* Purslane leaves contain Omega-3 fatty acid which regulate the body’s metabolic activities. Purslane herb is known to have one of the highest known concentrations of Omega-3 fatty acid in any plant.

*The stems of Purslane herb are known to be high in vitamin C.

Therapeutic Uses:

*Purslane is widely used as a potherb in Mediterranean, central European and Asian countries.

* Purslane is also widely used as an ingredient in a green salad. Tender stems and leaves are usually eaten raw, alone or with other greens. They are also cooked or pickled for consumption.

* Purslane is used in various parts of the world to treat burns, headaches, stomach, intestinal and liver ailments, cough, shortness of breath and arthritis.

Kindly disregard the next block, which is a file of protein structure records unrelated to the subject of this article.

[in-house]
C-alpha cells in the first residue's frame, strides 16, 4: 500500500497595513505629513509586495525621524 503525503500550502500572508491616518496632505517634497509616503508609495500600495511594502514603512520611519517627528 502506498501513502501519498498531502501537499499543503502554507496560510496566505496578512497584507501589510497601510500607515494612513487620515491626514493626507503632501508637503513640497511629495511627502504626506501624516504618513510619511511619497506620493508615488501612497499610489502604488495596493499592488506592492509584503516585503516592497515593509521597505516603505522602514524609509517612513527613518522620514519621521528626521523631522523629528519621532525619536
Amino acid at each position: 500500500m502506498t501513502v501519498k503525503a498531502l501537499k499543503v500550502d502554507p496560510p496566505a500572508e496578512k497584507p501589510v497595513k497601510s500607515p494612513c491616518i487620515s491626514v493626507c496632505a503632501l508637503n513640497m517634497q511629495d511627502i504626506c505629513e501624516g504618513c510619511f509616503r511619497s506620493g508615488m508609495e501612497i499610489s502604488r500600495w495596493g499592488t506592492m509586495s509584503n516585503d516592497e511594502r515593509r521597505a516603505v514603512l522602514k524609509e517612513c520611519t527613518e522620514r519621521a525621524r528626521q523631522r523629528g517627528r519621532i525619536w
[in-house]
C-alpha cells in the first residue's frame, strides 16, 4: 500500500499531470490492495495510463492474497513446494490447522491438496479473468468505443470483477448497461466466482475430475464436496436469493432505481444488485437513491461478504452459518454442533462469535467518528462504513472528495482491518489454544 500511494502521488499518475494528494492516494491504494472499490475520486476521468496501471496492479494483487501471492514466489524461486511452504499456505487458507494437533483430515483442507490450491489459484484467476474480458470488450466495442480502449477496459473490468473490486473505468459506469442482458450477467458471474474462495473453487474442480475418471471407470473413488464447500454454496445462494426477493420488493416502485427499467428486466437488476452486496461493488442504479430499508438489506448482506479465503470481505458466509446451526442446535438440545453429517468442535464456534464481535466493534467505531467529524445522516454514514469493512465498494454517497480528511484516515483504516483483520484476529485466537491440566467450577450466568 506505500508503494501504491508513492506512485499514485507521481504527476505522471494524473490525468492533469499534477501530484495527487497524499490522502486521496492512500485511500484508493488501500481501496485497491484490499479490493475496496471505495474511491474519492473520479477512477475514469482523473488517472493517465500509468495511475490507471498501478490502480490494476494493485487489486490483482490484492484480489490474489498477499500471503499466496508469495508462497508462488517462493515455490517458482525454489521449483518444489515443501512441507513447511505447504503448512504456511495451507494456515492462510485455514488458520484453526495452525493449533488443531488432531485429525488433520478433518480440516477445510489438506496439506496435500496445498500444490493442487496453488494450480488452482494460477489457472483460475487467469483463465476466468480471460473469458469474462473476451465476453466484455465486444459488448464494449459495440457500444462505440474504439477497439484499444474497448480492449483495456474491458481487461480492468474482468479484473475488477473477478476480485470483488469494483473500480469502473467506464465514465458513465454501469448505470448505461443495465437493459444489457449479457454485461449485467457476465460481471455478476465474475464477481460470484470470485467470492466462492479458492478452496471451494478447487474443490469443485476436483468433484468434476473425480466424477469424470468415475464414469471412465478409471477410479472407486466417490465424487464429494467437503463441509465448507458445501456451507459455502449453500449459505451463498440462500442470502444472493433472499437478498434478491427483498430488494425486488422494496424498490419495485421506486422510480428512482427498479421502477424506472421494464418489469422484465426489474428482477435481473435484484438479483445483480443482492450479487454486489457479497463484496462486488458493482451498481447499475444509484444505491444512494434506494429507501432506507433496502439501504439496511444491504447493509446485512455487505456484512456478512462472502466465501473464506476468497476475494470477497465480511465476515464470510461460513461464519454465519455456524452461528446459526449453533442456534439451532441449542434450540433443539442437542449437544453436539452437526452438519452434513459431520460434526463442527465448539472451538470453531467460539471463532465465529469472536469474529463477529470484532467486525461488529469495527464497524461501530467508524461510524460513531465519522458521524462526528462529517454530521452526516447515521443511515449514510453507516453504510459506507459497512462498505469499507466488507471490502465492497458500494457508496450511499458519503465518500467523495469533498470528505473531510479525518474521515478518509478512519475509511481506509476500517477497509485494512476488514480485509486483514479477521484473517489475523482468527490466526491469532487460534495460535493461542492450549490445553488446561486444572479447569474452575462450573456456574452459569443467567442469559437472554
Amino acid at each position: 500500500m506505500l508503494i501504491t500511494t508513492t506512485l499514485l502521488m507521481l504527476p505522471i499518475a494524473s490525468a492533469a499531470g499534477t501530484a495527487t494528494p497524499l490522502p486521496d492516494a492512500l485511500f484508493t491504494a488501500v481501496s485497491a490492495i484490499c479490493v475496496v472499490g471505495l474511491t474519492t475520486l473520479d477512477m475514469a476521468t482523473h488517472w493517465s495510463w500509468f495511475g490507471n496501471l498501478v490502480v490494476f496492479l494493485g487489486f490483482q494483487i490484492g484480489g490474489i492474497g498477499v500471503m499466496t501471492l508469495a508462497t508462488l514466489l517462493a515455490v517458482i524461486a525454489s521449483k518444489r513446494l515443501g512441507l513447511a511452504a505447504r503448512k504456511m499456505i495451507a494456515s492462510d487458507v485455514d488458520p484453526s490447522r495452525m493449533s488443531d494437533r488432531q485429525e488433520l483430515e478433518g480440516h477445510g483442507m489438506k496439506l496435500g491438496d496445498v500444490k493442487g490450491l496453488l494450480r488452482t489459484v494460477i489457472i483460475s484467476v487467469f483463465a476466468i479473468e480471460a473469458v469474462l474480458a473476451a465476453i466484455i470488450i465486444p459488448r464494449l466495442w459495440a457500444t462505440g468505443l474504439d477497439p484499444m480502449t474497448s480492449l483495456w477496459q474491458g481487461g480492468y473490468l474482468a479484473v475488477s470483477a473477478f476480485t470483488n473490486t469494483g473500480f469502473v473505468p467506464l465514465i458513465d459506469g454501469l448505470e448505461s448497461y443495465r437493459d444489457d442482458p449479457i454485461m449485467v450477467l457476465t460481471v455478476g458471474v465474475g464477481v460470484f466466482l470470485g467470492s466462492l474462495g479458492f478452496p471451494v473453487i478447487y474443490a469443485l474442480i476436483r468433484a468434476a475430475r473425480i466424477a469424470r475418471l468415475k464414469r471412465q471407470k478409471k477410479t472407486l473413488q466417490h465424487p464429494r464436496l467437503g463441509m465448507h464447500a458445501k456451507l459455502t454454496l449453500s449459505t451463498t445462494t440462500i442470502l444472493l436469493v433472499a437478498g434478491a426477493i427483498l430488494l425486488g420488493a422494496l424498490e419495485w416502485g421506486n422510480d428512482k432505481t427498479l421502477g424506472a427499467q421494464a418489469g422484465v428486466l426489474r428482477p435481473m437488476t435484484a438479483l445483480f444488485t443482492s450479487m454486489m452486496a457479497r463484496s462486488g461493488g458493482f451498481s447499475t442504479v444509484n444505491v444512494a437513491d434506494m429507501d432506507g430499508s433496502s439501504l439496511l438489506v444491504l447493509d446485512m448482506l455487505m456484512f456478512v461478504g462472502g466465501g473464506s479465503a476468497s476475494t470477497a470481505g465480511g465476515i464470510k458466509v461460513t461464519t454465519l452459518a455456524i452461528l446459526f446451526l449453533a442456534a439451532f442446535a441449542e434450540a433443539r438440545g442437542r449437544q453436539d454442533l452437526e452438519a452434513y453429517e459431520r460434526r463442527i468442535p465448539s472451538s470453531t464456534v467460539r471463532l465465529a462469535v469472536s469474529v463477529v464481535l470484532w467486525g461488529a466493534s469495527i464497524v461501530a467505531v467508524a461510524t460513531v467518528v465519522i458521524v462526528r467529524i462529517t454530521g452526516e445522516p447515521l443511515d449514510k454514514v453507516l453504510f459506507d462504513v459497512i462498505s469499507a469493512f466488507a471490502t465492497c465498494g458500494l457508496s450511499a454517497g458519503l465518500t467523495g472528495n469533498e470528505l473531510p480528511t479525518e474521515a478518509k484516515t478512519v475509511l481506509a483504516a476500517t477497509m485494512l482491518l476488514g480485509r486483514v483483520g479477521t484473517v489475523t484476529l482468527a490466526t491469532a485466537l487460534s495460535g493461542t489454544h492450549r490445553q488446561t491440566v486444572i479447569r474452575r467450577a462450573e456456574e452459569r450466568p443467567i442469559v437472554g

*Purslane herb has also been used as a purgative, cardiac tonic, emollient, muscle relaxant, and in anti-inflammatory and diuretic treatments.

* Purslane is popularly preserved for winter by pickling Purslane in apple cider vinegar with garlic cloves and peppercorns.

* Purslane appears among a list of herbs considered to help benefit conditions such as osteoporosis and psoriasis.
Medicinal Uses: